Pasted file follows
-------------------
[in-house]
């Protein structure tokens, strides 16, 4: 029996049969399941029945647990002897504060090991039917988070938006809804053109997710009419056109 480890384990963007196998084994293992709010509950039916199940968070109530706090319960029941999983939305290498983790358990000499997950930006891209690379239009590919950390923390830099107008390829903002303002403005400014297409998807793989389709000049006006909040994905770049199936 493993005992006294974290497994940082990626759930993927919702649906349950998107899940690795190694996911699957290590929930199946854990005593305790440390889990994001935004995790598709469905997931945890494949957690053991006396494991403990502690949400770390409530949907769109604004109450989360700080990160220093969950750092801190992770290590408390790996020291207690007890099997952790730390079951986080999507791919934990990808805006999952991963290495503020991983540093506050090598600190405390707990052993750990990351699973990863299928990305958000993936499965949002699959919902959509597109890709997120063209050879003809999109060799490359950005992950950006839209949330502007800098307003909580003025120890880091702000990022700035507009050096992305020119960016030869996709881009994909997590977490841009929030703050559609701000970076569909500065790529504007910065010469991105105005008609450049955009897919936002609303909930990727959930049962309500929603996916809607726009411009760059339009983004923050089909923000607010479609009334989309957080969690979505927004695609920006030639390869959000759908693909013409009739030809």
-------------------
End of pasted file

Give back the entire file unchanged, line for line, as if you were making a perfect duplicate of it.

[in-house]
């Protein structure tokens, strides 16, 4: 029996049969399941029945647990002897504060090991039917988070938006809804053109997710009419056109 480890384990963007196998084994293992709010509950039916199940968070109530706090319960029941999983939305290498983790358990000499997950930006891209690379239009590919950390923390830099107008390829903002303002403005400014297409998807793989389709000049006006909040994905770049199936 493993005992006294974290497994940082990626759930993927919702649906349950998107899940690795190694996911699957290590929930199946854990005593305790440390889990994001935004995790598709469905997931945890494949957690053991006396494991403990502690949400770390409530949907769109604004109450989360700080990160220093969950750092801190992770290590408390790996020291207690007890099997952790730390079951986080999507791919934990990808805006999952991963290495503020991983540093506050090598600190405390707990052993750990990351699973990863299928990305958000993936499965949002699959919902959509597109890709997120063209050879003809999109060799490359950005992950950006839209949330502007800098307003909580003025120890880091702000990022700035507009050096992305020119960016030869996709881009994909997590977490841009929030703050559609701000970076569909500065790529504007910065010469991105105005008609450049955009897919936002609303909930990727959930049962309500929603996916809607726009411009760059339009983004923050089909923000607010479609009334989309957080969690979505927004695609920006030639390869959000759908693909013409009739030809």